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Updated: Oct 10, 2023

We’ve all been there: watching in dismay when a leader, who you believe has the best intentions, starts getting bad advice from a colleague, a higher-up, or even from HR. It can be frustrating, disheartening, and even infuriating when you see decisions made based on this misguided advice, especially when it impacts your work environment or team dynamics.

But what can you do as an employee in such a situation, when the captain heads toward an iceberg, to protect your interests and help your leader navigate through this challenging time?

The consequences of following bad advice can be dire, whether because of inexperience, ego, lies, or lack of information. With that in mind, team members must exercise critical thinking and assertiveness to prevent this sinking ship from happening.

Below, you will find strategies that can be leveraged when you find yourself in that sticky situation where your leader gets bad advice.


Before intervening in the advice-giving process, it’s essential to recognize and assess the flawed recommendation. What makes it bad advice? What consequences will arise if it’s followed through? How do you know it’s bad advice? Is there any data available to support your claim?

Developing a clear understanding of the issues with the advice allows for a more robust argument, pointing out the blind spots and highlighting the better options.


The success of addressing the leader’s bad advice depends on the timing and approach. It’s best to avoid confronting the leader in a public setting as this might come across as an attempt to undermine their authority. Instead, request a private and formal meeting where you can present your concerns in an organized manner.

During the meeting, maintain a fair and neutral tone. Avoid personalizing your message and refrain from attacking the advisor. Remember, you intend to show concern towards the practical implications of the bad advice, not to shame or belittle anyone. If available, present your thoughts, respectfully and data and observe your leader’s reactions to adjust your communication accordingly.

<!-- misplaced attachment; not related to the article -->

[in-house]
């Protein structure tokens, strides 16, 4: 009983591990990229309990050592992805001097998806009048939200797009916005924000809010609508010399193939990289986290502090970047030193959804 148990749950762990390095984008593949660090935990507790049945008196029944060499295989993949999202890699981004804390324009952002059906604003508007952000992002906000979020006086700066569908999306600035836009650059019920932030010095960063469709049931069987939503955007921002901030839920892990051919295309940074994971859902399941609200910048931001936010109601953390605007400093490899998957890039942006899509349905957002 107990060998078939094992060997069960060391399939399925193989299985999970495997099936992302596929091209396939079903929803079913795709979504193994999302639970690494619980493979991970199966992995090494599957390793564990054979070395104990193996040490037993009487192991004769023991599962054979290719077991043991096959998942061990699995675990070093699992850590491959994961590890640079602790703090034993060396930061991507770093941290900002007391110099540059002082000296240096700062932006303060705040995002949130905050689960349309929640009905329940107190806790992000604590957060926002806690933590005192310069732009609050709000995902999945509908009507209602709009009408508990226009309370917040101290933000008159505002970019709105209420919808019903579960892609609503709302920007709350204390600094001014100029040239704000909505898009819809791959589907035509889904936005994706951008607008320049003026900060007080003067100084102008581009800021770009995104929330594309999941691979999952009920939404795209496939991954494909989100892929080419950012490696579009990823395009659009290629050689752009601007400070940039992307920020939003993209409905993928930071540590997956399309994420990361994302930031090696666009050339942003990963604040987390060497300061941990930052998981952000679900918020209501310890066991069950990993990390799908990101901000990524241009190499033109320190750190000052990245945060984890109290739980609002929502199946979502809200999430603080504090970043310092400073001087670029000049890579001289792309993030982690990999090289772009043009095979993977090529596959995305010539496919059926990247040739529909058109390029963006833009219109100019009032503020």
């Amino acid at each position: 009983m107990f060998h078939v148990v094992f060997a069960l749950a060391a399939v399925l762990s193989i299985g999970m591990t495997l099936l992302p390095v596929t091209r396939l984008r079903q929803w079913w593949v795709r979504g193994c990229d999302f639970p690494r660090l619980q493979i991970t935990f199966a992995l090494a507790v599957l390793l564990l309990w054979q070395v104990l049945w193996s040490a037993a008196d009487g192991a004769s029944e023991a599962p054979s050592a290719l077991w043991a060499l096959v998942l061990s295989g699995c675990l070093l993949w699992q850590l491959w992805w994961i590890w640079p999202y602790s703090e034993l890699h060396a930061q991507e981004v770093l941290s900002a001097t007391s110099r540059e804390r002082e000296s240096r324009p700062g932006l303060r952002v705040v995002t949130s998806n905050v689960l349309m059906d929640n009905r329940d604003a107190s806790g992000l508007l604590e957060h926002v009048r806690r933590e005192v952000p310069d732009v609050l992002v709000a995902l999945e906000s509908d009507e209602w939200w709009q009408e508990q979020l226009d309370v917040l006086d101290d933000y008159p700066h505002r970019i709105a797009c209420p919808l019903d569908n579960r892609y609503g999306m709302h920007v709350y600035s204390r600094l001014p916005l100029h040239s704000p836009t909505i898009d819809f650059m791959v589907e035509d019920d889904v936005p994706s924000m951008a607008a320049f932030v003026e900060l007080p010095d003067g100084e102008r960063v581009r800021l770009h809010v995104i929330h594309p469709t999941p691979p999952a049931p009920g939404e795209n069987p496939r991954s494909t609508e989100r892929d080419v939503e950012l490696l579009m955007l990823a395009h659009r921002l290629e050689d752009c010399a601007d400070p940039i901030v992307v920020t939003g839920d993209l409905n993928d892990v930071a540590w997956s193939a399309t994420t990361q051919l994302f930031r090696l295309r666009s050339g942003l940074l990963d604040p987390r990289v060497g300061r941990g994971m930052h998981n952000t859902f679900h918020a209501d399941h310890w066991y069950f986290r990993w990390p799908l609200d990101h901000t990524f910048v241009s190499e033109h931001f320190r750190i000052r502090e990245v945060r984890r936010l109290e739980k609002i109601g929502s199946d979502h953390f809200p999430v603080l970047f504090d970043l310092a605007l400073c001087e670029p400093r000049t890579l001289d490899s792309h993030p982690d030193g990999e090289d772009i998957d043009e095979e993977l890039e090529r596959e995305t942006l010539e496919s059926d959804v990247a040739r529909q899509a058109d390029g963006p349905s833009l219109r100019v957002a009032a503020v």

Inadequate advice is usually easier to swallow when there’s an alternative solution. Make sure you are armed with a better approach or idea. Try understanding the initial goal or intention behind the flawed advice and think of different ways to reach the desired outcome. It shows your competence and conveys that you genuinely care about solving the problem rather than merely criticizing it.


Support is critical in situations of dissent. If others see the flaws in the advice given to the leader, reach out to others who share the same concerns. Building a network of like-minded colleagues can substantiate your stance and open the door for a collective discussion that’s hard to ignore. Remember, however, not to form this coalition in a divisive manner. Your objective is to find support for your argument, not to create rival factions within the organization.


When all else fails, it might be necessary to take the more challenging route of escalating your concerns to a higher level or another party with the influence to intervene. Be cautious when taking this step, as it may harm your relationship with your leader and reduce trust.

In this scenario, reflect on the possible consequences of staying silent and weigh them against the potential outcomes of escalation. If the detrimental impacts of bad advice are too significant to ignore, speak to a trusted higher-up who is most likely to be receptive to your concerns.


Addressing the dilemma of a leader receiving bad advice demands a balance of diplomacy, assertiveness, and critical thinking. While your goal may be to ensure that the best decisions are made, navigating this situation without damaging relationships or creating a hostile environment is imperative.

Employ the strategies discussed here to help your leader stay on the right course and foster a culture of open communication, improvement, and collaboration.

Remember, the success of a ship ultimately lies in the hands of its entire crew, not just its captain.

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